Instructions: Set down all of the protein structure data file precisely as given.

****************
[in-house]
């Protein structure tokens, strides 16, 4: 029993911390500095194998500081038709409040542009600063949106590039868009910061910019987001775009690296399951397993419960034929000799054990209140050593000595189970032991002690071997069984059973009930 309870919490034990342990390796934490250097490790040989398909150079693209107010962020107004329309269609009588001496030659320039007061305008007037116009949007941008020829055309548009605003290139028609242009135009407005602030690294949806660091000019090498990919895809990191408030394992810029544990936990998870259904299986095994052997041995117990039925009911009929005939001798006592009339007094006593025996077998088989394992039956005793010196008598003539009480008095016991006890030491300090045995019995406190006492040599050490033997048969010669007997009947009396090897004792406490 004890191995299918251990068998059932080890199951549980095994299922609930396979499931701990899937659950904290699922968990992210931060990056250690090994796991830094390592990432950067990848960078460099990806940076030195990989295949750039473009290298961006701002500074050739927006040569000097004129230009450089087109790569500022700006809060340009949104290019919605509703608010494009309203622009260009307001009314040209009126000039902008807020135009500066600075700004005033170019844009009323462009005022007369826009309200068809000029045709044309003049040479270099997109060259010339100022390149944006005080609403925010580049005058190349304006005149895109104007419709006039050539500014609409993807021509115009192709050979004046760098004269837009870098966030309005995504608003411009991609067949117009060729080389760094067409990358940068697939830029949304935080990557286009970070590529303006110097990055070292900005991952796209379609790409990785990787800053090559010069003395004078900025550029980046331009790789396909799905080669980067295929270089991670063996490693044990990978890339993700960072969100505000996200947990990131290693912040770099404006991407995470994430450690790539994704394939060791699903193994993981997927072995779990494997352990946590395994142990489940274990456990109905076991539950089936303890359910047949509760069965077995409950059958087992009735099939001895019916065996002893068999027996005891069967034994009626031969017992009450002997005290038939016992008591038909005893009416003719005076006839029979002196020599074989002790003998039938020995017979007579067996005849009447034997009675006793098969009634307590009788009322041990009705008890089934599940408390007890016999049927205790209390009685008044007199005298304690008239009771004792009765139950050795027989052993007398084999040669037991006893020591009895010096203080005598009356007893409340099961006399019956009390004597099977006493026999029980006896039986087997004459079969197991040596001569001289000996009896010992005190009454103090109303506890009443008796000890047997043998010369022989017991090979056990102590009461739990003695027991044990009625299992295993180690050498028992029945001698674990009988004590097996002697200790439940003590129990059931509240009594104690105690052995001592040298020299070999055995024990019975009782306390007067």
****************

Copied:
[in-house]
């Protein structure tokens, strides 16, 4: 029993911390500095194998500081038709409040542009600063949106590039868009910061910019987001775009690296399951397993419960034929000799054990209140050593000595189970032991002690071997069984059973009930 309870919490034990342990390796934490250097490790040989398909150079693209107010962020107004329309269609009588001496030659320039007061305008007037116009949007941008020829055309548009605003290139028609242009135009407005602030690294949806660091000019090498990919895809990191408030394992810029544990936990998870259904299986095994052997041995117990039925009911009929005939001798006592009339007094006593025996077998088989394992039956005793010196008598003539009480008095016991006890030491300090045995019995406190006492040599050490033997048969010669007997009947009396090897004792406490 004890191995299918251990068998059932080890199951549980095994299922609930396979499931701990899937659950904290699922968990992210931060990056250690090994796991830094390592990432950067990848960078460099990806940076030195990989295949750039473009290298961006701002500074050739927006040569000097004129230009450089087109790569500022700006809060340009949104290019919605509703608010494009309203622009260009307001009314040209009126000039902008807020135009500066600075700004005033170019844009009323462009005022007369826009309200068809000029045709044309003049040479270099997109060259010339100022390149944006005080609403925010580049005058190349304006005149895109104007419709006039050539500014609409993807021509115009192709050979004046760098004269837009870098966030309005995504608003411009991609067949117009060729080389760094067409990358940068697939830029949304935080990557286009970070590529303006110097990055070292900005991952796209379609790409990785990787800053090559010069003395004078900025550029980046331009790789396909799905080669980067295929270089991670063996490693044990990978890339993700960072969100505000996200947990990131290693912040770099404006991407995470994430450690790539994704394939060791699903193994993981997927072995779990494997352990946590395994142990489940274990456990109905076991539950089936303890359910047949509760069965077995409950059958087992009735099939001895019916065996002893068999027996005891069967034994009626031969017992009450002997005290038939016992008591038909005893009416003719005076006839029979002196020599074989002790003998039938020995017979007579067996005849009447034997009675006793098969009634307590009788009322041990009705008890089934599940408390007890016999049927205790209390009685008044007199005298304690008239009771004792009765139950050795027989052993007398084999040669037991006893020591009895010096203080005598009356007893409340099961006399019956009390004597099977006493026999029980006896039986087997004459079969197991040596001569001289000996009896010992005190009454103090109303506890009443008796000890047997043998010369022989017991090979056990102590009461739990003695027991044990009625299992295993180690050498028992029945001698674990009988004590097996002697200790439940003590129990059931509240009594104690105690052995001592040298020299070999055995024990019975009782306390007067």